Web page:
So, here's where I landed with all of this. And, granted, this wasn't a lightening bolt of inspiration... this was a few-glasses-of-wine-with the-kids-in-bed kind of epiphany. Some guiding principles, all of which fit into how we raise our kids, our food and, generally, how we show up in the world. This might be my longest post yet!

Everything we do, every new venture we undertake, is infused with the following characteristics:

Freedom. We are not doing this out of obligation or martyrdom. We believe that we are free to make those choices we make, with our family, our food, our individual lives. We can choose something different. And THAT is liberating.

Creativity. We can live out the option that gives each of us the highest degree of self-expression, for no other reason than we have a duty to bring our voice into the world. Other people might not get what we are doing and that is TOTALLY okay. Actually, it makes it interesting!

Natural and organic. Not the food certification, but a broad-based way of living. That one thing naturally leads to another. Building on the natural strengths of the land, the animals and each of the people we work with. Unaltered. But not unrefined.

Simplicity. "Chop wood. Carry water." Not making things more complicated is actually THE way. Taking a solid foundation of old-fashioned knowledge and using that to the best of it's advantage with all that we have learned since then. Which might not actually be as much as we think.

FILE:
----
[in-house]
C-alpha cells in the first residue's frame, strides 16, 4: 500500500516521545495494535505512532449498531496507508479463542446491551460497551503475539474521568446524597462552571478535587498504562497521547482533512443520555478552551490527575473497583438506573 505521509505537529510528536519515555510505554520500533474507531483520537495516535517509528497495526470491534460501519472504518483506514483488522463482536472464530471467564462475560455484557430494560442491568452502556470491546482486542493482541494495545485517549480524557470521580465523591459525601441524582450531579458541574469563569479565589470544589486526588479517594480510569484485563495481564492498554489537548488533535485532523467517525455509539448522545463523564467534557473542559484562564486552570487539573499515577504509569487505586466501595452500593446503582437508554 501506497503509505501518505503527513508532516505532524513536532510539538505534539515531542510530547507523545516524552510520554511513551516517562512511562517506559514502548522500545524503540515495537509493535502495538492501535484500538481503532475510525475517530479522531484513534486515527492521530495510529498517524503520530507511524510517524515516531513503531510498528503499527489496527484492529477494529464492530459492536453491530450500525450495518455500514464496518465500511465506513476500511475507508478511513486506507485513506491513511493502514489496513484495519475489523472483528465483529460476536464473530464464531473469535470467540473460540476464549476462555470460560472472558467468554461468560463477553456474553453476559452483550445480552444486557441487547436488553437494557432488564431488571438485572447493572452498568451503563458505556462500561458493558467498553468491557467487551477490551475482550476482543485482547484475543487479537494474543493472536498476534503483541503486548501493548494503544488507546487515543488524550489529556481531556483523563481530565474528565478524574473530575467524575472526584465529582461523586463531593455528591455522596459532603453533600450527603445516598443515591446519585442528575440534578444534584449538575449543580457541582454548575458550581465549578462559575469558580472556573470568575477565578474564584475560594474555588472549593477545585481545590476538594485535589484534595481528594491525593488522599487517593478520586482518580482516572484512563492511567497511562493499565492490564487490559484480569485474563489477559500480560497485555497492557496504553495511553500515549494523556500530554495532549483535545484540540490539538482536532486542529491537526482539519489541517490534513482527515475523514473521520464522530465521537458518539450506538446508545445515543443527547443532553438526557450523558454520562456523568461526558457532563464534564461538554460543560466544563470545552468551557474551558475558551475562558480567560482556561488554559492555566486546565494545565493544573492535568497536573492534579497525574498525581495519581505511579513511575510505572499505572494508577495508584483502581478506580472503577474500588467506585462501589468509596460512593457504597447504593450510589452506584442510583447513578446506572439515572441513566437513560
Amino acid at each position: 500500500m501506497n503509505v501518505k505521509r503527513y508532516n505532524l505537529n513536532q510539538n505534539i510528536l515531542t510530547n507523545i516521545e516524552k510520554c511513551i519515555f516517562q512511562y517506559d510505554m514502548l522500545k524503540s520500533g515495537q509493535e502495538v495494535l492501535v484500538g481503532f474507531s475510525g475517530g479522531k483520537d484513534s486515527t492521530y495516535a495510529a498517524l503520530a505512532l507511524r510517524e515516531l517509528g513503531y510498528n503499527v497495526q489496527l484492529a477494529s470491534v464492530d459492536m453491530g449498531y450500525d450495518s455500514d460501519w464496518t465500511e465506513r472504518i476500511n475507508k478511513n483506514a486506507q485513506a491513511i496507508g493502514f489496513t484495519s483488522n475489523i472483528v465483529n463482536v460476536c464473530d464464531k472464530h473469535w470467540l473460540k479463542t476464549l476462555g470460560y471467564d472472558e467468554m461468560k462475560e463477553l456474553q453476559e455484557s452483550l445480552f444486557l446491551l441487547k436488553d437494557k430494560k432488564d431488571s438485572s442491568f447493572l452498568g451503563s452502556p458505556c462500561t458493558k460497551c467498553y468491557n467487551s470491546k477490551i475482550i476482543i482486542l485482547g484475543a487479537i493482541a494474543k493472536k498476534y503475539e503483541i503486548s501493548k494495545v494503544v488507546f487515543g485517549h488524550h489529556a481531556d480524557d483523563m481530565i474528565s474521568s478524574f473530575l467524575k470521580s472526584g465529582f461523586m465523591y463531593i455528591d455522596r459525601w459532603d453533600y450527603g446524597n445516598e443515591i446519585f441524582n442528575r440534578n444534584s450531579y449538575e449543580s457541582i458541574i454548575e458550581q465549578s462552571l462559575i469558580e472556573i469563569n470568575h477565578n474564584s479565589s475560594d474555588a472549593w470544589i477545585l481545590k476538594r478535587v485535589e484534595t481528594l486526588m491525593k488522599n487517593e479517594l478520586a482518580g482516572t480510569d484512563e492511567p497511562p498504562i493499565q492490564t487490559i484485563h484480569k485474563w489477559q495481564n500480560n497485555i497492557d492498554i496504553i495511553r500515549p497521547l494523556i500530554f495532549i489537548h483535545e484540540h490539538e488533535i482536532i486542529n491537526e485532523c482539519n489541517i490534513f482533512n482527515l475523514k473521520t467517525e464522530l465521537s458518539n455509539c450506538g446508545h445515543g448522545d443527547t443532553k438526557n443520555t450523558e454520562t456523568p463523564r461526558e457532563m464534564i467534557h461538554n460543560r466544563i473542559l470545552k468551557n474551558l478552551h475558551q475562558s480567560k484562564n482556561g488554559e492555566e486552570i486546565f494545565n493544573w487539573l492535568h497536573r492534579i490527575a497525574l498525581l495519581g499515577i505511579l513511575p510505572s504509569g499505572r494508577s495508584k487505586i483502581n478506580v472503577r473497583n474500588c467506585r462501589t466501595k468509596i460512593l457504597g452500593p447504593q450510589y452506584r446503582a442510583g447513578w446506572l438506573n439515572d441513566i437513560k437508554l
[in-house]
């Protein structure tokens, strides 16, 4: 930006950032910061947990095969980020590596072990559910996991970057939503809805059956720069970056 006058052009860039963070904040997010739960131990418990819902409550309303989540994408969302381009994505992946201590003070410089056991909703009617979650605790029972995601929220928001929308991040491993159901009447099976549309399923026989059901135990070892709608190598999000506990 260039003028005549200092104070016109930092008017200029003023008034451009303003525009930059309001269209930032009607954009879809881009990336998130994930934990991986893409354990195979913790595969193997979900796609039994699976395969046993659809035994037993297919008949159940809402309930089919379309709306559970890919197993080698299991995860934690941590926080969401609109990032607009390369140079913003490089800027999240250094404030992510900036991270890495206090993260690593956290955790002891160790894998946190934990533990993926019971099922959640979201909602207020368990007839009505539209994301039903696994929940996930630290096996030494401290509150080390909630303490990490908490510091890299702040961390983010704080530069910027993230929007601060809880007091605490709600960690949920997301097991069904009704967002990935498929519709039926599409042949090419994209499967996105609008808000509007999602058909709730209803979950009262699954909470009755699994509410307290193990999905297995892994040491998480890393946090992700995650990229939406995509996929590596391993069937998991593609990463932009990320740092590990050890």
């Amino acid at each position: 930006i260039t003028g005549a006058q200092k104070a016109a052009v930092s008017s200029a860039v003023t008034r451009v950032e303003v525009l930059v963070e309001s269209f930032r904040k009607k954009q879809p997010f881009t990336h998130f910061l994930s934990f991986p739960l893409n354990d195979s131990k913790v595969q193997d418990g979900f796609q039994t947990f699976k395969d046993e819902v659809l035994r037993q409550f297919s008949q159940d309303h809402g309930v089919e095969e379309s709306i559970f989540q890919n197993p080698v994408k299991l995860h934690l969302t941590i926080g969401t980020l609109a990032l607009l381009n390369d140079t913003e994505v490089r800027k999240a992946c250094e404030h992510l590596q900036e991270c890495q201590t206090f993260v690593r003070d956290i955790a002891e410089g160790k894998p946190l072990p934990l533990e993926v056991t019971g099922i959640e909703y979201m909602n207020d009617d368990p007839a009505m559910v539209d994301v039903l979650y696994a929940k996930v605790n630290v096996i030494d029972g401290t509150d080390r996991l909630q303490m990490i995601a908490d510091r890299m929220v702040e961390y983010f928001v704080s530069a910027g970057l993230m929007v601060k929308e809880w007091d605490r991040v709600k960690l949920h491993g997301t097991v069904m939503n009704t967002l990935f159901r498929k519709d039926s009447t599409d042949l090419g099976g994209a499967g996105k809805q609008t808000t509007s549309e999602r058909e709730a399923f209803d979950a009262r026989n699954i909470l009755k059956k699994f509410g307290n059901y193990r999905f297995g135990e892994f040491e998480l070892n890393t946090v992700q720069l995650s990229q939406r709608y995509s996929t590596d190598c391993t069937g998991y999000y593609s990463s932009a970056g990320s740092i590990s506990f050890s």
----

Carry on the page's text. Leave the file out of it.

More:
Interconnectedness. Nurturing all of this in a way that supports our resources and putting those relationships at the center of what we do. Our relationship with the community and our community's relationship with their food. Our relationship with the animals and our commitment to giving them the best life possible, which is represented in our food. It's all connected.

Responsiveness. Not reactionary and not trendy. But truly responding to the needs of those around us. Our earth, our family, our animals, our members, our community. All of it. It is an experiential-based learning that cannot be read about or taught and, even at it's messiest, is a powerful tool.

Predictability. As much consistency as the wild alchemy of Mother Nature allows. When we can provide the best possible circumstances for nature to do it's thing and then create the space for that to actually happen, it's a beautiful thing. And to know that our animals, our land, or even our family and community can trust the safe structure we provide is our definition of good stewardship.